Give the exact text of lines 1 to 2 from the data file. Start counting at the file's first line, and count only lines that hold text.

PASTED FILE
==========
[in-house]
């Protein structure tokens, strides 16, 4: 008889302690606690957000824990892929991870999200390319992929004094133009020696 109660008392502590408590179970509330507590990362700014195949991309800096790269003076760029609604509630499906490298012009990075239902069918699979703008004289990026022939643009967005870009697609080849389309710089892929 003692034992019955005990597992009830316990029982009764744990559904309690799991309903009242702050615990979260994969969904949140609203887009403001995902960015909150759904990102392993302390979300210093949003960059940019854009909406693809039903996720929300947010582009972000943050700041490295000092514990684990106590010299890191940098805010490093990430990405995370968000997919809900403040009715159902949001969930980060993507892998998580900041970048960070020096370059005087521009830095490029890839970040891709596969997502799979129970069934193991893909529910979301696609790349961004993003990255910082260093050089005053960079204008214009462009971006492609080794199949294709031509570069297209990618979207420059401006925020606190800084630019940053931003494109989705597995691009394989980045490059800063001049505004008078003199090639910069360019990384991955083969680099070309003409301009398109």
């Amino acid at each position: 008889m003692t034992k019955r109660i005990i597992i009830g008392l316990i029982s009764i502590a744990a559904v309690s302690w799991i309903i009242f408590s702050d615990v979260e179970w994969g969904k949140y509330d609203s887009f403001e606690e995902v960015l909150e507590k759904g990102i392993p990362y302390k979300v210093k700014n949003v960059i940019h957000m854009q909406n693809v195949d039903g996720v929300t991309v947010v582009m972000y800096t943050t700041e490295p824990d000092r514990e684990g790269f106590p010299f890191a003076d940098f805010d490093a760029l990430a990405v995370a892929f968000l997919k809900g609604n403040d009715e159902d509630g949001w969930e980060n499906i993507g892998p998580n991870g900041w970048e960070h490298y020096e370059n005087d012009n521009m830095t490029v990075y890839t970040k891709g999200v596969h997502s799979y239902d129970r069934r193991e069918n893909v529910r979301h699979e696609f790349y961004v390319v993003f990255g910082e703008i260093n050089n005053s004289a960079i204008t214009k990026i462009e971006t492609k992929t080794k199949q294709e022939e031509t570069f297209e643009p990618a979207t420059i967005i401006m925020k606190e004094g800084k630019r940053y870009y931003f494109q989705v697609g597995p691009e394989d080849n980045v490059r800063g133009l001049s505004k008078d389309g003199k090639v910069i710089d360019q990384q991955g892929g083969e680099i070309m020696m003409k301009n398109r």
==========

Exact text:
[in-house]
């Protein structure tokens, strides 16, 4: 008889302690606690957000824990892929991870999200390319992929004094133009020696 109660008392502590408590179970509330507590990362700014195949991309800096790269003076760029609604509630499906490298012009990075239902069918699979703008004289990026022939643009967005870009697609080849389309710089892929 003692034992019955005990597992009830316990029982009764744990559904309690799991309903009242702050615990979260994969969904949140609203887009403001995902960015909150759904990102392993302390979300210093949003960059940019854009909406693809039903996720929300947010582009972000943050700041490295000092514990684990106590010299890191940098805010490093990430990405995370968000997919809900403040009715159902949001969930980060993507892998998580900041970048960070020096370059005087521009830095490029890839970040891709596969997502799979129970069934193991893909529910979301696609790349961004993003990255910082260093050089005053960079204008214009462009971006492609080794199949294709031509570069297209990618979207420059401006925020606190800084630019940053931003494109989705597995691009394989980045490059800063001049505004008078003199090639910069360019990384991955083969680099070309003409301009398109």